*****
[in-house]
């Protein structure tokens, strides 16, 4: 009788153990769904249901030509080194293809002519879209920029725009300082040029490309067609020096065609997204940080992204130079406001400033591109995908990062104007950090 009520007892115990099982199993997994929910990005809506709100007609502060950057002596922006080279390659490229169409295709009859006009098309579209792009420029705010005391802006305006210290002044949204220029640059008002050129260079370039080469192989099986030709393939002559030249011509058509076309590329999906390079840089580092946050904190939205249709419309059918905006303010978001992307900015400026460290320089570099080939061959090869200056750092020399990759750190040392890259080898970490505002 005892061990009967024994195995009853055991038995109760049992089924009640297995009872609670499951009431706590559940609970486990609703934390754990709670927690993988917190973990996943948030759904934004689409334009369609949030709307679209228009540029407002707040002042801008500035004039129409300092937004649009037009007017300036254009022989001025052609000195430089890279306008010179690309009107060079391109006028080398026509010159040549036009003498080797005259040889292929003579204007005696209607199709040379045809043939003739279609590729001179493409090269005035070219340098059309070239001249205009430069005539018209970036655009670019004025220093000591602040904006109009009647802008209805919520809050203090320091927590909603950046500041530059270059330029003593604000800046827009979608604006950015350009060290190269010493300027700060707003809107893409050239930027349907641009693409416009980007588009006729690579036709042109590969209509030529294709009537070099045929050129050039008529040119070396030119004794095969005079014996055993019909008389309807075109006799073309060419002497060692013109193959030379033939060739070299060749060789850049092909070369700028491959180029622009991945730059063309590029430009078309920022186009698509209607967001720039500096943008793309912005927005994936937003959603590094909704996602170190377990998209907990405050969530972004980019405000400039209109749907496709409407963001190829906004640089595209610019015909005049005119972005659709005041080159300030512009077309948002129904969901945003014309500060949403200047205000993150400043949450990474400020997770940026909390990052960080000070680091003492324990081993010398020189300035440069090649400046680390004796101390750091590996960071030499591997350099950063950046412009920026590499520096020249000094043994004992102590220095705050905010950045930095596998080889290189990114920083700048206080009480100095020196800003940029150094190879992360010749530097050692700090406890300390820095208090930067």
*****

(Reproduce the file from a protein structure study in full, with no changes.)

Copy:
[in-house]
């Protein structure tokens, strides 16, 4: 009788153990769904249901030509080194293809002519879209920029725009300082040029490309067609020096065609997204940080992204130079406001400033591109995908990062104007950090 009520007892115990099982199993997994929910990005809506709100007609502060950057002596922006080279390659490229169409295709009859006009098309579209792009420029705010005391802006305006210290002044949204220029640059008002050129260079370039080469192989099986030709393939002559030249011509058509076309590329999906390079840089580092946050904190939205249709419309059918905006303010978001992307900015400026460290320089570099080939061959090869200056750092020399990759750190040392890259080898970490505002 005892061990009967024994195995009853055991038995109760049992089924009640297995009872609670499951009431706590559940609970486990609703934390754990709670927690993988917190973990996943948030759904934004689409334009369609949030709307679209228009540029407002707040002042801008500035004039129409300092937004649009037009007017300036254009022989001025052609000195430089890279306008010179690309009107060079391109006028080398026509010159040549036009003498080797005259040889292929003579204007005696209607199709040379045809043939003739279609590729001179493409090269005035070219340098059309070239001249205009430069005539018209970036655009670019004025220093000591602040904006109009009647802008209805919520809050203090320091927590909603950046500041530059270059330029003593604000800046827009979608604006950015350009060290190269010493300027700060707003809107893409050239930027349907641009693409416009980007588009006729690579036709042109590969209509030529294709009537070099045929050129050039008529040119070396030119004794095969005079014996055993019909008389309807075109006799073309060419002497060692013109193959030379033939060739070299060749060789850049092909070369700028491959180029622009991945730059063309590029430009078309920022186009698509209607967001720039500096943008793309912005927005994936937003959603590094909704996602170190377990998209907990405050969530972004980019405000400039209109749907496709409407963001190829906004640089595209610019015909005049005119972005659709005041080159300030512009077309948002129904969901945003014309500060949403200047205000993150400043949450990474400020997770940026909390990052960080000070680091003492324990081993010398020189300035440069090649400046680390004796101390750091590996960071030499591997350099950063950046412009920026590499520096020249000094043994004992102590220095705050905010950045930095596998080889290189990114920083700048206080009480100095020196800003940029150094190879992360010749530097050692700090406890300390820095208090930067």